The woman, who has not been named, is among the first to be taken to court in Britain by computer game manufacturers seeking to protect their copyright.
She was caught after a swoop on Britons who illegally share games and films over the internet, the prosecuting London law firm Davenport Lyons has said.
The Patents County Court in London ordered that the woman pay damages of £6,086.56 and combined costs of £10,000 to Topware Interactive. The company owns computer game Dream Pinball 3D.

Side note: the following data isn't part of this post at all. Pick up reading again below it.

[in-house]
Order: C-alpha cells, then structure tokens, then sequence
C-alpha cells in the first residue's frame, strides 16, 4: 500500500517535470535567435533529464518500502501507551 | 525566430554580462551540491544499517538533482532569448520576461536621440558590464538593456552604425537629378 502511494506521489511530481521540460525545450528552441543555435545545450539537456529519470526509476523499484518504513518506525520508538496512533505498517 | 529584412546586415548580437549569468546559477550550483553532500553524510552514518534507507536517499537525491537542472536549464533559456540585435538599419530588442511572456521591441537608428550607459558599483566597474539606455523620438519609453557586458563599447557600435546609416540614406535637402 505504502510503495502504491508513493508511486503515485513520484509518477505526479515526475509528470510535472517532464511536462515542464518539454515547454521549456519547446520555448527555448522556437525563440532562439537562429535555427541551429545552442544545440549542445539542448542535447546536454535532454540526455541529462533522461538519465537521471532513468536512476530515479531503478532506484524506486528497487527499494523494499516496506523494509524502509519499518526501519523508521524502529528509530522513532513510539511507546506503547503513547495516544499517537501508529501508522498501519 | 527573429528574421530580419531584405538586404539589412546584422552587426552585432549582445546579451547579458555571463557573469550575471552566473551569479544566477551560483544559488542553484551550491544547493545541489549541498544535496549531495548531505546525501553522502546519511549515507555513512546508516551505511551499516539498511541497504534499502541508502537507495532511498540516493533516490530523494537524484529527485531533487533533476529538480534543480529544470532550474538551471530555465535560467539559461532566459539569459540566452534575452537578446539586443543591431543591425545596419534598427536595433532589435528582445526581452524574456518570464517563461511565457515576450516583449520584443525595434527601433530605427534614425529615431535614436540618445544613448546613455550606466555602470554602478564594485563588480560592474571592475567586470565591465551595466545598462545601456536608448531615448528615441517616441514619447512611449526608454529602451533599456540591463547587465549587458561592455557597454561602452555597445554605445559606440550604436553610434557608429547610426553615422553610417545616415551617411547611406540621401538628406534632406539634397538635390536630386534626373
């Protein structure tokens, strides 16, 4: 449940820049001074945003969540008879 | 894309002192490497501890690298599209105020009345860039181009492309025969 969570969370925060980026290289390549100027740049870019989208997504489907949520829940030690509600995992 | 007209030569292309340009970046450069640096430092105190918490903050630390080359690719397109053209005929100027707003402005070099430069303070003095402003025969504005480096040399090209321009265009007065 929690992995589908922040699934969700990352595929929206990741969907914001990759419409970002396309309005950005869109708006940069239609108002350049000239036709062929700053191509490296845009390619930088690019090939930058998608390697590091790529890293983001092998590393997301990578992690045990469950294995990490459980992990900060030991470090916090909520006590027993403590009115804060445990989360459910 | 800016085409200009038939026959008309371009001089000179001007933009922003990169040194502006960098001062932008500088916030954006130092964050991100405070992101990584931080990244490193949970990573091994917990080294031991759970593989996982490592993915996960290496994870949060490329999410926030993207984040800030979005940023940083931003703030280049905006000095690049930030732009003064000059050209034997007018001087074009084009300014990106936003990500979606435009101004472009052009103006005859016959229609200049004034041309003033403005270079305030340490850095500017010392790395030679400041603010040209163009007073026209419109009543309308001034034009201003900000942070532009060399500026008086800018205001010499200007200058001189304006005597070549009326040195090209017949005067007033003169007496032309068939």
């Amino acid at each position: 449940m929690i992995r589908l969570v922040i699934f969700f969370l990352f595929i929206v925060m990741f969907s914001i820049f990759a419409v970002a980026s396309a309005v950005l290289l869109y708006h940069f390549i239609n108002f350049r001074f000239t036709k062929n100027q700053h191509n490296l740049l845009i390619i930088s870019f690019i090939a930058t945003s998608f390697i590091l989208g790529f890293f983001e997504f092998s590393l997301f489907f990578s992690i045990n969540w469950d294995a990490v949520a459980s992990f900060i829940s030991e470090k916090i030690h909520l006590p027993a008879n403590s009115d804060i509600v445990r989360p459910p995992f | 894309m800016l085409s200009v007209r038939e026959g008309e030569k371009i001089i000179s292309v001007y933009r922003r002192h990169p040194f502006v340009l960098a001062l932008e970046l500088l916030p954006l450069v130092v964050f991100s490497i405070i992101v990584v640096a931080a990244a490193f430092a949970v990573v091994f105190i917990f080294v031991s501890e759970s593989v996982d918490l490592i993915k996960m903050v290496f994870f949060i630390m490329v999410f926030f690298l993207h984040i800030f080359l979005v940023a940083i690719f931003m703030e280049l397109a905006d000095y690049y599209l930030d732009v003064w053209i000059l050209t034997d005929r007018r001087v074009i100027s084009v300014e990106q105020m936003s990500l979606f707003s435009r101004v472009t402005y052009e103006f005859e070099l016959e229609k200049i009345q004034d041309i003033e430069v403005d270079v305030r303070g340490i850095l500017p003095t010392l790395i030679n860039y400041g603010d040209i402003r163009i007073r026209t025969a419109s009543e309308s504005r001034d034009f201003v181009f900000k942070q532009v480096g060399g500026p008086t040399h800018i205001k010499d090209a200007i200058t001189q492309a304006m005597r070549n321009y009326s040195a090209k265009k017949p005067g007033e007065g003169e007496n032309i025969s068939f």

The prosecution could pave the way for other games, music and film companies to claim millions of pounds in damages from file sharers.
It is estimated that 6m people are engaged in illegal file-sharing each year.
The High Court has ordered internet service providers to release several thousand names and addresses of suspected filesharers.
David Gore, a partner at Davenport Lyons who is representing TopWare, said the company was not just trying to score a series of payouts.
"These people have uploaded games and made them available to tens of thousands of people.
"What they are trying to do is deter people from illegally filesharing their games. This is not a massive revenue-generating exercise."